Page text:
An Inside Look At...Mind's Eye Fiction

Mind's Eye Fiction is the creation of publisher Ken Jenks, a "computer guru" for NASA in Houston. But the interests of this computer expert run far beyond launching the next space shuttle in the sky. He hopes to launch the future of fiction on the Internet. His vision is embodied in his creation of the cutting edge website, Mind's Eye Fiction. Mind's Eye publishes short stories on its site. Readers get to read the beginning of the story for free -- if they like it and want to read the ending, they pay a small fee to read the ending or, read an interactive advertisement and the advertiser pays for it. Authors are paid out of the proceeds of the sales of the end of their stories. Ken's site has attracted major interest both online and offline -- Ken was a panelist at this year's World Science Fiction Convention, WorldCon, held in San Antonio over Labor Day weekend. We talked with Ken about his unique and imaginative site.

Tell us about the founding of Mind's Eye Fiction.

"I founded Mind's Eye Fiction in December, 1995, with the mission to improve the quality of fiction available on the Internet. I convinced writers, artists, editors and programmers to contribute to the effort in the old-fashioned way: I pay them money. This turns out to be a very popular method of convincing people to work with you. I highly recommend it to publishers everywhere."

Where do you see the publication going in the future?

"We're constantly expanding, both in the number of stories an authors at our site and in the number of users coming in to read the best stories on the Internet. Editorially, I'm taking the publication in the direction of more stories per month (we're averaging about four right now), with more stories in the mystery and romance genres. Technically, I have four programmers at work upgrading our database and transaction systems -- those behind-the-scenes programs that allow our unique pay-per-view system to operate -- with a scheduled release of the new software on a new server in January, 1998. Artistically, we're planning an overhaul of the graphics at the site for the same time period. Our Web site was cutting-edge design in 1995. Today, it's servicible but lack-luster."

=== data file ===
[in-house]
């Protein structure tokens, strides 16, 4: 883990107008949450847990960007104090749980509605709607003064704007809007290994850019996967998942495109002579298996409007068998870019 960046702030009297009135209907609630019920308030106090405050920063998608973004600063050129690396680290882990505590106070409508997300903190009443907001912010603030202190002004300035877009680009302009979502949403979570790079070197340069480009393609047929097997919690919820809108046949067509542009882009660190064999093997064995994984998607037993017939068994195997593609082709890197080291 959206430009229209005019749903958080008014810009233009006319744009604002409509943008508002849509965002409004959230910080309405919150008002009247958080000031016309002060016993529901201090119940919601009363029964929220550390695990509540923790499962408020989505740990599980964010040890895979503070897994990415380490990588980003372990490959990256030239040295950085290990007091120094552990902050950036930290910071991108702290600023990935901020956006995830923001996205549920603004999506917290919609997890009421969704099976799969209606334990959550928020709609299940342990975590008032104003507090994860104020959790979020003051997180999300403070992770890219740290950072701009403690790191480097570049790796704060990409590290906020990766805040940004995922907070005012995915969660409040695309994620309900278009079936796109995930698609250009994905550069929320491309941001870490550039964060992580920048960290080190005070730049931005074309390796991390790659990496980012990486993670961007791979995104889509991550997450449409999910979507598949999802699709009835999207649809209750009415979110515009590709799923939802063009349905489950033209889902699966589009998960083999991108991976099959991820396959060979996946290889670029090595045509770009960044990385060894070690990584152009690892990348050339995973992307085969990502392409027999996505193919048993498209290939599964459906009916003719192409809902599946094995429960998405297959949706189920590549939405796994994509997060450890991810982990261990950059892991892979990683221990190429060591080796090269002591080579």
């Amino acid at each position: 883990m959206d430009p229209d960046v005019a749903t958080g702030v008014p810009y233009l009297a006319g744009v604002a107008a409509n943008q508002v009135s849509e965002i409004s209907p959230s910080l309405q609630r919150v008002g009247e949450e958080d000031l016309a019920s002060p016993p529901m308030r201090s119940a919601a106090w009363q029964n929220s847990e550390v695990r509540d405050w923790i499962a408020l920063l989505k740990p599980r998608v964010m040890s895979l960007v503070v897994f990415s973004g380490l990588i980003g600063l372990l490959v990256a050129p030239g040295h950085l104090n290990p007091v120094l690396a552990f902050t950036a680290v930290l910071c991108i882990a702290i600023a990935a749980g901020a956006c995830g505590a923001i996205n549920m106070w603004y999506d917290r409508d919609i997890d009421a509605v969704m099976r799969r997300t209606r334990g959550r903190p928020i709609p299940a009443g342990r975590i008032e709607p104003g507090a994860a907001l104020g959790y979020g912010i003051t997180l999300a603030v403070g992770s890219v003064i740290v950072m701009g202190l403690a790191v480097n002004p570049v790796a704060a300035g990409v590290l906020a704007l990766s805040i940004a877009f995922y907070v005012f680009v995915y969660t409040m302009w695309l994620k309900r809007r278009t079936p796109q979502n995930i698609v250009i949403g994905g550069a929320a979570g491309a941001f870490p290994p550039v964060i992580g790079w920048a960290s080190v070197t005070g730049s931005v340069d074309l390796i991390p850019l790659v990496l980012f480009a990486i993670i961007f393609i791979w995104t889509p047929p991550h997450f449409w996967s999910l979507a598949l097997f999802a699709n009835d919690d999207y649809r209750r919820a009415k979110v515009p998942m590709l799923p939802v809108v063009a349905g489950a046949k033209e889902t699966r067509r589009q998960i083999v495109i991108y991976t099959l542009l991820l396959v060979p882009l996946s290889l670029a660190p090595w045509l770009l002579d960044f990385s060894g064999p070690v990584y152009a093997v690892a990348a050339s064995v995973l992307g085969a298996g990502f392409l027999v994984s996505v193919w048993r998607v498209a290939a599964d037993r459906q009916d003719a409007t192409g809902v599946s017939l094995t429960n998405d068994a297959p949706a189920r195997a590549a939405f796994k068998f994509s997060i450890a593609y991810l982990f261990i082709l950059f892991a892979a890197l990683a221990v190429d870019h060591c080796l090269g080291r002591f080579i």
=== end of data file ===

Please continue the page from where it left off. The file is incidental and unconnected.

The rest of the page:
Ken talked about the effect the Internet has had on the publishing industry.

"There has been quite a bit of attention paid in the publishing industry to the ownership of electronic rights -- the right to publish a work in electronic form, either on CD-ROM or on the Internet. But the big players of the publishing world have yet to come up with business plans that make electronic publication profitible. Most of the big players are watching small efforts like Mind's Eye

Publisher Ken Jenks "floating around" inside a NASA research aircraft, the KC-135.
Fiction to see who comes up with a profitible publication process. I feel that when we prove the technology and the business case, other publishers will follow along. So far, Mind's Eye Fiction is all alone in the niche market of pay-per-view electronic short stories. There are quite a few efforts at pay-per-view electronic novels, but these efforts have usually met with long, agonizing failure. Computer display technology is just not ready to let people read novels on-line -- you can't bring your computer to your easy chair or the beach. Short stories work just fine."